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Raghunatha Shiromani (Bengali: রঘুনাথ শিরোমণি, IAST: Raghunātha Śiromaṇi) (c. 1477–1547) was an Indian philosopher and logician. He was born at Nabadwip in present-day Nadia district of West Bengal state. He was the grandson of Śulapāṇi (c. 14th century CE), a noted writer on Smṛti from his mother's side. He was a pupil of Vāsudeva Sārvabhauma. He brought the new school of Nyaya, Navya Nyāya, representing the final development of Indian formal logic, to its zenith of analytic power.
|Founder of||the Navya Nyāya school|
Nabadwip, Nadia, West Bengal, India
|philosopher and logician|
Raghunatha's analysis of relations revealed the true nature of number, inseparable from the abstraction of natural phenomena, and his studies of metaphysics dealt with the negation or nonexistence of a complex reality. His most famous work in logic was the Tattvacintāmaṇidīdhiti, a commentary on the Tattvacintāmaṇi of Gangeśa Upādhyāya, founder of the Navya Nyāya school.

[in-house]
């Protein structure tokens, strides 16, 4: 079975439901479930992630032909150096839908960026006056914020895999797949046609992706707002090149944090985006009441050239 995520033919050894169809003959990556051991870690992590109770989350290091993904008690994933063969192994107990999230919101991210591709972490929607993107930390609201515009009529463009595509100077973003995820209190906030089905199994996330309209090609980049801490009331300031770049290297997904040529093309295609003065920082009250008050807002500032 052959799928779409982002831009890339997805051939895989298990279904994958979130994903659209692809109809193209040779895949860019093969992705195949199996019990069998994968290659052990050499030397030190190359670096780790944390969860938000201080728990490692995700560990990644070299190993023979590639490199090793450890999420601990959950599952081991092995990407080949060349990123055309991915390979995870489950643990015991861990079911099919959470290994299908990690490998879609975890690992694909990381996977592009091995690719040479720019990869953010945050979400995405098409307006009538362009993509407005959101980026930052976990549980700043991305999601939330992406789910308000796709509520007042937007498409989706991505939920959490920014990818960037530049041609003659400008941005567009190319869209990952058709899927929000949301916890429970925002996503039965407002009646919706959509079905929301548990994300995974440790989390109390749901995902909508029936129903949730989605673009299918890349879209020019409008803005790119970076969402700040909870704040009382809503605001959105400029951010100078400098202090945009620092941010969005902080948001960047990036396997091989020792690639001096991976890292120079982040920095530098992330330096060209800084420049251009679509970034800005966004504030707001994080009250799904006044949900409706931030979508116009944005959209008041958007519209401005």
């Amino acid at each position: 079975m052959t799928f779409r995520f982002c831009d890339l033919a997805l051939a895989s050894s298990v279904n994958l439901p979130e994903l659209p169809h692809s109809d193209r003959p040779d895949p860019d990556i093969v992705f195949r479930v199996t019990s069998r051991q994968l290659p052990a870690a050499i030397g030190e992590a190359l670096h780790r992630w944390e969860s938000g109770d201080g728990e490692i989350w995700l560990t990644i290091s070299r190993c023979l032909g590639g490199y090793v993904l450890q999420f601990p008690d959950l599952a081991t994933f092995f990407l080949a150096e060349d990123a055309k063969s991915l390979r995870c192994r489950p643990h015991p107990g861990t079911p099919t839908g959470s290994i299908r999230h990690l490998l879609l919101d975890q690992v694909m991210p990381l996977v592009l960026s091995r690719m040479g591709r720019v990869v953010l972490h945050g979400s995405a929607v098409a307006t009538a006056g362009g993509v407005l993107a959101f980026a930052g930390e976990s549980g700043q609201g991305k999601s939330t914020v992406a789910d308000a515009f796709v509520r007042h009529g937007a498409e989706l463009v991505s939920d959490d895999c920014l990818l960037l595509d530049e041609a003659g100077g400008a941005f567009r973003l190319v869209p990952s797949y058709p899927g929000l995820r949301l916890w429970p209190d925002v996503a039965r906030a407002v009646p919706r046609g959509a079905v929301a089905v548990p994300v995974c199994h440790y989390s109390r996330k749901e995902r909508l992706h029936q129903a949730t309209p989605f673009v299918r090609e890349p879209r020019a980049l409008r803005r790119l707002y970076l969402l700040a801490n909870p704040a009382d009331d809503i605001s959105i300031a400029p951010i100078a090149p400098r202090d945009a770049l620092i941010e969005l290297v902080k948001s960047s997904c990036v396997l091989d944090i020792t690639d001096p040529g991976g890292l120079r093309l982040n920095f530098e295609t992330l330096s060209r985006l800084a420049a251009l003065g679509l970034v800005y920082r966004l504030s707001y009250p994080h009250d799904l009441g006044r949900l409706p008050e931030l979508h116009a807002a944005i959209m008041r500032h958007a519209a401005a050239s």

A descriptive information of Raghunatha with some controversial issues (his connection with Mahaprabhu Shri Chaitanya) and bibliography are to be found at Raghunatha: A Name of Negatives. The contemporary deployment of a new category, svatva ( endowment, possessed-ness, entitlement, my-ness), introduced by Raghunatha, is discussed in Language: From I-dentity to My-dentity
- Vidyabhusana, Satis Chandra (2006) . A History of Indian Logic: Ancient, Mediaeval, and Modern Schools. Delhi: Motilal Banarsidass. p. 463. ISBN 81-208-0565-8.
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